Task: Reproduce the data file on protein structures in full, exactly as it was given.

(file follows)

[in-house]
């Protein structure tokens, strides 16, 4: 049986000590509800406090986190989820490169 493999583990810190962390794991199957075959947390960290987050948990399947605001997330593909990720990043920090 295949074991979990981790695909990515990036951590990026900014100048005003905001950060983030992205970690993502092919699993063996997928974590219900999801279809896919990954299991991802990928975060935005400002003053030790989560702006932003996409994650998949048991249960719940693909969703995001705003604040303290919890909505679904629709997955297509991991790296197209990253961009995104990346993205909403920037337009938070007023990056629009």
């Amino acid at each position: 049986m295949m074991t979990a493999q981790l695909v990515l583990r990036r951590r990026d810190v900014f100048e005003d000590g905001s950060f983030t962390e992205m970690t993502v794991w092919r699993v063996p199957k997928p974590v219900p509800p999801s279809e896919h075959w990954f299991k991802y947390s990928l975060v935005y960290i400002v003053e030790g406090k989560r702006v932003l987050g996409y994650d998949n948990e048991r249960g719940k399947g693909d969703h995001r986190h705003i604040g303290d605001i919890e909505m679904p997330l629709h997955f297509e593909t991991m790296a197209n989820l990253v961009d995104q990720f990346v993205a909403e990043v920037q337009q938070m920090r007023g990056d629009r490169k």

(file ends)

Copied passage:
[in-house]
């Protein structure tokens, strides 16, 4: 049986000590509800406090986190989820490169 493999583990810190962390794991199957075959947390960290987050948990399947605001997330593909990720990043920090 295949074991979990981790695909990515990036951590990026900014100048005003905001950060983030992205970690993502092919699993063996997928974590219900999801279809896919990954299991991802990928975060935005400002003053030790989560702006932003996409994650998949048991249960719940693909969703995001705003604040303290919890909505679904629709997955297509991991790296197209990253961009995104990346993205909403920037337009938070007023990056629009």
């Amino acid at each position: 049986m295949m074991t979990a493999q981790l695909v990515l583990r990036r951590r990026d810190v900014f100048e005003d000590g905001s950060f983030t962390e992205m970690t993502v794991w092919r699993v063996p199957k997928p974590v219900p509800p999801s279809e896919h075959w990954f299991k991802y947390s990928l975060v935005y960290i400002v003053e030790g406090k989560r702006v932003l987050g996409y994650d998949n948990e048991r249960g719940k399947g693909d969703h995001r986190h705003i604040g303290d605001i919890e909505m679904p997330l629709h997955f297509e593909t991991m790296a197209n989820l990253v961009d995104q990720f990346v993205a909403e990043v920037q337009q938070m920090r007023g990056d629009r490169k």